Love Me In My Language

Topics: Interpersonal relationship, Love, Communication Pages: 5 (1090 words) Published: April 23, 2014


Love Me in My Language:
A Look at The 5 Love Languages by Gary Chapman
University of Central Florida Nicholson School of Communication

Love Me in My Language:
A Look at The 5 Love Languages by Gary Chapman
Gary Chapman is a marriage counselor who also leads marriage enrichment seminars. Through counseling and observing various married couples, Chapman has theorized that there are different ways that different people perceive love. One person could feel especially loved when being hugged, while another could feel the same way when spending one on one time with their partner. According to Chapman, there are five “languages” we all speak. They are words of affirmation, quality time, gifts, acts of service, and physical touch. Much like regular languages, each person has a primary love language that they can speak best and that makes them feel the most loved. This book takes a look at each language and explains various ways one can show love to one’s partner depending on which is their primary love language.

According to chapter five in Family Communication, there are five maintenance strategies that play key roles in romantic relationship maintenance. These maintenance strategies are positivity, openness, assurances, social networks, and sharing tasks. People can fulfill these strategies according to their partner’s love language.

For someone whose primary love language is physical touch, the ways their partner touches them can communicate the romantic relationship maintenance strategies. They can communicate positivity by, when holding hands, squeezing their partner’s hand to display positive feedback. To communicate openness, partners can offer a hug to show they care and they are listening. Partners can provide assurances through physical touch by maintaining constant physical contact and random kisses on their forehead. Social networks can contribute to filling their love tank with hugs. Physical touch can be displayed through sharing tasks by finding random ways to “brush” them while completing the task.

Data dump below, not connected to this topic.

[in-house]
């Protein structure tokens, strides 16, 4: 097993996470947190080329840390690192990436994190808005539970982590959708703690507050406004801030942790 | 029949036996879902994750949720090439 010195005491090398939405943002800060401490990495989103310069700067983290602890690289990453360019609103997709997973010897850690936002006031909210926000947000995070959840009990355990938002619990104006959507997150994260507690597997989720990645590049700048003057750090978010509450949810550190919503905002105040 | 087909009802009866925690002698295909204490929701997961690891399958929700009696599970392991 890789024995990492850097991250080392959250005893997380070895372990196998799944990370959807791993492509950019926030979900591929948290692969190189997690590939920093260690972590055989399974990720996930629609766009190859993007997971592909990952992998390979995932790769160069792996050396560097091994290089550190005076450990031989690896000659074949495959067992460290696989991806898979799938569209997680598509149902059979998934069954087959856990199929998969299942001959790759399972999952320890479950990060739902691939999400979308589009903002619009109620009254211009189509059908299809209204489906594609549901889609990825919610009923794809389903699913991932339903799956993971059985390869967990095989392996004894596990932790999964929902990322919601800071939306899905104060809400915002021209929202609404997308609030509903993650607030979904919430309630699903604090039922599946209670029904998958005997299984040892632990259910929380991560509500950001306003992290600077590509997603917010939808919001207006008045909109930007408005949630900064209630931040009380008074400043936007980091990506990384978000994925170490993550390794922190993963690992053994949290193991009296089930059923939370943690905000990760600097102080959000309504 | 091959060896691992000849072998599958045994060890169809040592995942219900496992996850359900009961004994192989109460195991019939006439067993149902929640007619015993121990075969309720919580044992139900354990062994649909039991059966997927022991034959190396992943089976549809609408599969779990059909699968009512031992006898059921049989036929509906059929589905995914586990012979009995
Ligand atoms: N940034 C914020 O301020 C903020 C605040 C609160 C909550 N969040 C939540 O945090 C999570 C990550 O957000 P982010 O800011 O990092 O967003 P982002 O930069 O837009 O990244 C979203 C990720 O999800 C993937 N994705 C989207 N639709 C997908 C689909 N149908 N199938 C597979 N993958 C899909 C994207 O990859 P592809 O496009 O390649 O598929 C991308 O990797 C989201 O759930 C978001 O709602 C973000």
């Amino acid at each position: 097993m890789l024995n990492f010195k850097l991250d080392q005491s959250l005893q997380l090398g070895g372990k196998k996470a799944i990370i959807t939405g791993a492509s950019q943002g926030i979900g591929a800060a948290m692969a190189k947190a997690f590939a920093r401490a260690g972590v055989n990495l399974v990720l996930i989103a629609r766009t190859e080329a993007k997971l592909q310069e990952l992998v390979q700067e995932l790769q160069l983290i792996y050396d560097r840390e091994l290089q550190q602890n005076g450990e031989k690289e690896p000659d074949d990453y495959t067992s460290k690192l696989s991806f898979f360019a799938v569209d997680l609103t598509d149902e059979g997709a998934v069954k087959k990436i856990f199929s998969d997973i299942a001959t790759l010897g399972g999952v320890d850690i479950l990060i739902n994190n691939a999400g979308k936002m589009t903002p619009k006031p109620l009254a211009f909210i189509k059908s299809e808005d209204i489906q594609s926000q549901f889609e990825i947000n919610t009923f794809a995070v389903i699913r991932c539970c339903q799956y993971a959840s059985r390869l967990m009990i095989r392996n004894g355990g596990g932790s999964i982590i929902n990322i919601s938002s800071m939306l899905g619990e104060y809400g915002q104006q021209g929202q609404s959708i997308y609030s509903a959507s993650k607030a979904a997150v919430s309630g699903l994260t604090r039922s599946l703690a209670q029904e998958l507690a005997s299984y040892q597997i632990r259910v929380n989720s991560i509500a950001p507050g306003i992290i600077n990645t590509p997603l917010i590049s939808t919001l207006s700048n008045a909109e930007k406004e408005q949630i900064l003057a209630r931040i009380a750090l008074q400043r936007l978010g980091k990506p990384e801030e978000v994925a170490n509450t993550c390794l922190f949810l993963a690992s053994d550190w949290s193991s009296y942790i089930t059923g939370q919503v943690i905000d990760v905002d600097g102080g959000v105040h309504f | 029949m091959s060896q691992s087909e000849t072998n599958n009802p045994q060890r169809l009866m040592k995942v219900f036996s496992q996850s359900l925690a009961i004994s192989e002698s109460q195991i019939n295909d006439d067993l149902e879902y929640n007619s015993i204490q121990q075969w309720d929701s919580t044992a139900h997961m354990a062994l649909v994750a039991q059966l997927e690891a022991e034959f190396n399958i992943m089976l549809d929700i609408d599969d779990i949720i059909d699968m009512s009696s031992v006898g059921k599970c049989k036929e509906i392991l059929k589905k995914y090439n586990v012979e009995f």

People whose primary love language is words of affirmation feel the most loved when their partner compliments them genuinely. This can easily be used for positivity by encouraging the partner with positively reinforcing words. Words of affirmation can be used to encourage openness by constantly expressing how amazing the partner is or thanking them for being open. Sending random sweet text messages throughout the day or using an assertive, firm voice when reassuring the partner that they are loved can show assurances. Social networks can show love by their friends vocally reassuring them that they are there for them no matter what. When sharing tasks, partners can communicate love via words of affirmation by giving vocal feedback and encouraging one another when they do something especially well.

For those who feel the most loved when they get to spend quality time with their partner, that time can be used to communicate different things. Openness can easily be shown with quality time by having uninterrupted listening time for each partner. So one partner listens without reservations or judgments to what the other one has to say and after the action is reciprocated. Positivity can be communicated through quality time by having upgraded quality time with the partner by taking them to a nice restaurant and then going to play mini golf. This can be used as a reward and also an encouragement for positivity in the relationship. A partner whose love language is quality time can feel assured when the other partner takes time away from other less important tasks to spend it with them. Social networks can be used for quality time when the partner is unable to provide it or when they need a break. For sharing tasks, the act in general is quality time and therefore can be used as such very easily.

Acts of service are tasks someone...


References: Chapman, G. (2010). The 5 love languages the secret to love that lasts. (4th ed.). Chicago, IL: Northfield Publishing.
Brommel, B., Bylund, C., & Galvin, K. (2012). Family communication cohesion and change. (8th ed.). Boston: Allyn and Bacon.
Stafford, L., & Canary, D. J. (1991). Maintenance strategies and romantic relationship type, gender and relational characteristics. Journal of social and personal relationships, 8(217), doi: 10.1177/0265407591082004
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